The advices given to small-scale farmers sometimes make we wonder what planet Tanzania’s politicians and the public officials are from. I thought of it again this morning when I came across an article in the Citizen, inspired by a District Commissioner in Mvomero District, who was complaining about farmers being backward. Allegedly they prefer the hand hoe over using a power tiller when preparing their fields. Therefore, so the story goes, the farmers are to blame for the failure of the President’s high profile initiative to increase agricultural production, Kilimo Kwanza.
Tanzanian farmers may be conservative. But to my knowledge, they are not stupid. Based on my intuition, being the son of a farmer myself (though not a Tanzanian one), I shall suggest that the district commissioner takes a closer look at the economy of the farmers in her district. Farmers where I come from, being confronted with new government schemes, usually ask, whether they pay off. I imagine that Tanzanian farmers may ask the same question. They do, after all, not farm for President Kikwete. They farm for themselves and their families.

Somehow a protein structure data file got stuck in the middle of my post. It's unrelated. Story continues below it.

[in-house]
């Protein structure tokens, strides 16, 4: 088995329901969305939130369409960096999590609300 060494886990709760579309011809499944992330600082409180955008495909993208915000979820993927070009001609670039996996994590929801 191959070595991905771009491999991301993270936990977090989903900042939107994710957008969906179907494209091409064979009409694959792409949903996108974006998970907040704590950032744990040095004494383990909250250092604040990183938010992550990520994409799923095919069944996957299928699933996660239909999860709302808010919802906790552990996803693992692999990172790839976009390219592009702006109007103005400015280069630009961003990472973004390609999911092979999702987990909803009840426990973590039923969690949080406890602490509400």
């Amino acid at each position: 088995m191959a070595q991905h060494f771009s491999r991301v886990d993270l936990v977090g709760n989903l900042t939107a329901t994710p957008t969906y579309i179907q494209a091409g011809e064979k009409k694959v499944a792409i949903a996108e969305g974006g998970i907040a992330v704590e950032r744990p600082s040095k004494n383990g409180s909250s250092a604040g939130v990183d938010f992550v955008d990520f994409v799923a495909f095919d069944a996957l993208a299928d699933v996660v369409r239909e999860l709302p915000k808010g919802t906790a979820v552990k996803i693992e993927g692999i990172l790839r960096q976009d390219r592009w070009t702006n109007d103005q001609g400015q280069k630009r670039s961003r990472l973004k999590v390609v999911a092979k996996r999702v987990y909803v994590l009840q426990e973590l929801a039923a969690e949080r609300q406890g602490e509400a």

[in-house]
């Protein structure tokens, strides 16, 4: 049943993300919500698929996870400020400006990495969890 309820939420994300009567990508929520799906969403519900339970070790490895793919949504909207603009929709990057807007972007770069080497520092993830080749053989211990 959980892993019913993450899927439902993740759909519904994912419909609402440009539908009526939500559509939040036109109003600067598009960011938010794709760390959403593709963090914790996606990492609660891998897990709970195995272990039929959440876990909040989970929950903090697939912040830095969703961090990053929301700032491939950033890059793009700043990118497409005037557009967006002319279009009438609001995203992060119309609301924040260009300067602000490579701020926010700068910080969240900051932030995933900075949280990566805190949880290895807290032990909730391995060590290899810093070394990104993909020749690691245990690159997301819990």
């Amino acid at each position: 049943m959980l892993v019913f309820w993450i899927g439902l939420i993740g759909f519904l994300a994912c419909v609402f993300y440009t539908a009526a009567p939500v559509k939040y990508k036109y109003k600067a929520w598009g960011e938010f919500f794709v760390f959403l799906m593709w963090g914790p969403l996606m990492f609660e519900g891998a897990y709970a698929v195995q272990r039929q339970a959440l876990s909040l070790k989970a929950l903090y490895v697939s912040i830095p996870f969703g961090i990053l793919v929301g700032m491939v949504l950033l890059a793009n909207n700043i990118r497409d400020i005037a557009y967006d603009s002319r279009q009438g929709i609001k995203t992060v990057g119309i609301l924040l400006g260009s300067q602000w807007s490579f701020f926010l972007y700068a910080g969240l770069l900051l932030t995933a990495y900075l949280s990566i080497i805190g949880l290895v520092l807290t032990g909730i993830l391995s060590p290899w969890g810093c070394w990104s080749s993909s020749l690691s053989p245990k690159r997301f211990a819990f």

Farmers may have good reasons for not using power tillers. I can think of several reasons; they cannot afford the fuel; it is cheaper (for those who can afford it) to hire manual labourer; their plots of land are too small; the risk is too high. Concerning the latter, I would suspect that the risk is quite high. In case a power tiller breaks down in a remote area, a farmer may have to wait long for spare parts. Maybe there is no fuel around. In case of drought he or she may loose a big investment. Etc.
In a remote village I once visited, I was told that the district agricultural extension officer had passed by recently. He had advised people to use tractors. I was amazed. The previous year, that village had been hunger struck because of draught. Their biggest problem was water. Or the lack of drought resistant crops. Or the bad road, which made it difficult for them to get to town with their produce…
If you ask small-scale farmers in Tanzania what they need the most to increase their production, they would probably make a long wish-list before they started thinking of power tillers and tractors. It could be an interesting exercise by the way. What would happen if politicians and public officials started asking farmers what they need instead of telling them what to do?